What services are funded by the Adoption Support Fund?

The Fund will provide money for a range of therapeutic type services that are identified to help your child achieve the following positive outcomes:

  • Improved relationships with friends, family members, teachers and school staff
  • Improved engagement with learning
  • Improved emotional and behaviour management
  • Improved confidence and ability to enjoy a positive family life and social relationships

To achieve these outcomes the Fund will pay for therapeutic support and services including but not restricted to those listed below. Some of the services may be provided through the NHS, some by the local authority and others by independent providers. The exact range of services available will vary for each local authority, depending upon which services are available locally that meet relevant quality standards.

  • Parenting training – evidence based parenting courses adapted to meet the needs of Adopters or Special Guardians
  • Further more complex assessment of need (e.g. CAMHS assessment, multidisciplinary assessment including education and health, cognitive and neuropsychological assessment, other mental health needs assessment.)
  • Dyadic Developmental Psychotherapy.
  • Theraplay – a child and family therapy to build attachment and the parent-child relationship based on directed play and activities.
  • Filial therapy – very similar to Theraplay and always involving the parent/carer.
  • Creative therapies e.g. art, music, drama, play. Music therapy and Art therapy can help children from complex and traumatic backgrounds in a range of ways. It can help to increase concentration and attention skills, improve family and social relationships and increase a child’s confidence.
  • Eye Movement Desensitisation and Reprocessing Therapy (EMDR). A psychological treatment method which stimulates the brain to reduce the intensity of distressing memories.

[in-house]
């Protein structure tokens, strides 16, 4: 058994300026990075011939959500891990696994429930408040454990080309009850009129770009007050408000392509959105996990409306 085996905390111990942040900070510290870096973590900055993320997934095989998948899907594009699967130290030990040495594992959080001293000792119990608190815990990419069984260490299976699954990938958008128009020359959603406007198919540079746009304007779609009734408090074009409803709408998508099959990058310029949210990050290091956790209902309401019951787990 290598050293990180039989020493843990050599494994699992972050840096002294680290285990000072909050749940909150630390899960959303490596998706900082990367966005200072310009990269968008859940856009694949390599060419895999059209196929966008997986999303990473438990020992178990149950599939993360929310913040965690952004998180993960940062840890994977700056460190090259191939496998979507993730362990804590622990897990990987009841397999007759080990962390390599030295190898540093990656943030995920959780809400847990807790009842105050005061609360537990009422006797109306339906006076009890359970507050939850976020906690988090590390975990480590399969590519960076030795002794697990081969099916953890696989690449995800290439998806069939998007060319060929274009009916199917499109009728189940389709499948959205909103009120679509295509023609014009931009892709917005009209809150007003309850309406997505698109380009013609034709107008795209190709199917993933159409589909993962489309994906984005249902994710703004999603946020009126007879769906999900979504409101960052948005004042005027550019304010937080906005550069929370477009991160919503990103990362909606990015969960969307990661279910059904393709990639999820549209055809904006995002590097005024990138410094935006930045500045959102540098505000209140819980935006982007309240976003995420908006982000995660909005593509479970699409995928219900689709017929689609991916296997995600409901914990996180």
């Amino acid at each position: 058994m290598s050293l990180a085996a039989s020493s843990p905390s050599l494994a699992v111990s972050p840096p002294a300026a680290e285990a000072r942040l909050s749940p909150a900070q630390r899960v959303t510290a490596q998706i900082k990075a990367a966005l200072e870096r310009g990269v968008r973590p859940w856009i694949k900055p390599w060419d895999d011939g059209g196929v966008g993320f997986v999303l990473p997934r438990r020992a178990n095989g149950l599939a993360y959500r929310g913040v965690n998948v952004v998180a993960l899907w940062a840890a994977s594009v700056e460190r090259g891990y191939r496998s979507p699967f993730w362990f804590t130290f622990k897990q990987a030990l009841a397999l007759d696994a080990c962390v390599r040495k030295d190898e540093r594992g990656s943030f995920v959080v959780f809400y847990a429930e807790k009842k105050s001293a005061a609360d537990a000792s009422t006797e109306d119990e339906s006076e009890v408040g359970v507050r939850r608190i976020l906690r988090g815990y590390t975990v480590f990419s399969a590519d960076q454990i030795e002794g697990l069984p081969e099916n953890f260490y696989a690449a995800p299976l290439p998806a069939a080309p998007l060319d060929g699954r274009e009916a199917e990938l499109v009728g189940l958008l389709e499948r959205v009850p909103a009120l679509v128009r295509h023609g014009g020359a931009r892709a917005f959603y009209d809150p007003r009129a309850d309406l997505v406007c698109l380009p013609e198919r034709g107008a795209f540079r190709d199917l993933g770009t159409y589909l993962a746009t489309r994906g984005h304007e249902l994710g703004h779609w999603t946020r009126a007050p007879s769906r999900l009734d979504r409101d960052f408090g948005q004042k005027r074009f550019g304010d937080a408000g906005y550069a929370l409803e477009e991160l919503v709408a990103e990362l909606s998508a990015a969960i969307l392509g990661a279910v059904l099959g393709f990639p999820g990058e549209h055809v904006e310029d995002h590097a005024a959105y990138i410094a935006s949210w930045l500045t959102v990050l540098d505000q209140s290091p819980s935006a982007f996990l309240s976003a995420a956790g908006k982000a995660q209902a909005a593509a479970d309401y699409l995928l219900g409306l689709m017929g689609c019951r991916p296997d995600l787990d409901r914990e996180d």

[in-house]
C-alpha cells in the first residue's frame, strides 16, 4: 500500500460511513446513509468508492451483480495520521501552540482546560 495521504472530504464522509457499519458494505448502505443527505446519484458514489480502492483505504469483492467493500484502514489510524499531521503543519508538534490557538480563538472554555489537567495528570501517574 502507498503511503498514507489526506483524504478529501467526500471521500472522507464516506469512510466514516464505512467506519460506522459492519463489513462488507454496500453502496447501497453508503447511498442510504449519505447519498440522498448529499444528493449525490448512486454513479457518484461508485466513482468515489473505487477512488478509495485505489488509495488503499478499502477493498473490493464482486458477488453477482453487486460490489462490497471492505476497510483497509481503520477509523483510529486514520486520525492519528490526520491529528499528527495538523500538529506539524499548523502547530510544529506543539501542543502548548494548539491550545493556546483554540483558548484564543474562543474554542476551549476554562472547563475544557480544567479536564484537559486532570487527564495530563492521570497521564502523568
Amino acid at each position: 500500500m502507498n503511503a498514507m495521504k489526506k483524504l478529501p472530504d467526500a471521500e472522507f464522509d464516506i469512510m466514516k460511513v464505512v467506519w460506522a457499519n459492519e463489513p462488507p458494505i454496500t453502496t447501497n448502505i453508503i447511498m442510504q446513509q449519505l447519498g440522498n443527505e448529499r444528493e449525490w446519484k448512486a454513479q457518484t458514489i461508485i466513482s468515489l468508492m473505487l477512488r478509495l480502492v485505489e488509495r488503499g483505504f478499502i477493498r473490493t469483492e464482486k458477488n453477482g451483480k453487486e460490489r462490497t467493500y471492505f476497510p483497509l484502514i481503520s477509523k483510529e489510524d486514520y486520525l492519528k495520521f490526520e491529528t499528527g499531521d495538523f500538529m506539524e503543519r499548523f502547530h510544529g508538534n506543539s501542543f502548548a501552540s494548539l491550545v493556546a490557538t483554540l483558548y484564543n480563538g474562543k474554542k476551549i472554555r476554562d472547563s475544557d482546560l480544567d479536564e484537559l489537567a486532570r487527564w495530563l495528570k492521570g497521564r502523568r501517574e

• Non-Violent Resistance (NVR). A psychological approach for overcoming destructive, aggressive, controlling and risk-taking behaviour.
  • Sensory integration therapy/sensory attachment therapy aims to help the child re-organise or re-process sensory information in order to regulate emotional responses. Individual sensory integration therapy is provided as direct one-to-one therapy, following a specialist assessment by an Occupational Therapist, Physiotherapist or Speech and Language Therapist with postgraduate training in sensory integration.
  • Multi Systemic Therapy (MST) - involves working closely with families, providing intensive therapy that focuses on problem solving. It aims to give parents problem-solving skills to deal with their issues. Families receive 24-hour support from a therapist, and a range of agencies work in partnership to support them over a three to five month period.
  • Psychotherapy – by a qualified and registered psychotherapist
  • Specialist clinical assessments where required to identify therapeutic needs
  • Extensive life story work with a therapeutic intervention (where therapy is used to help the young person understand and cope with the trauma and difficulties that their life story work might revisit)
  • Respite care (where it is part of a therapeutic intervention)

What will the Adoption Support Fund not pay for?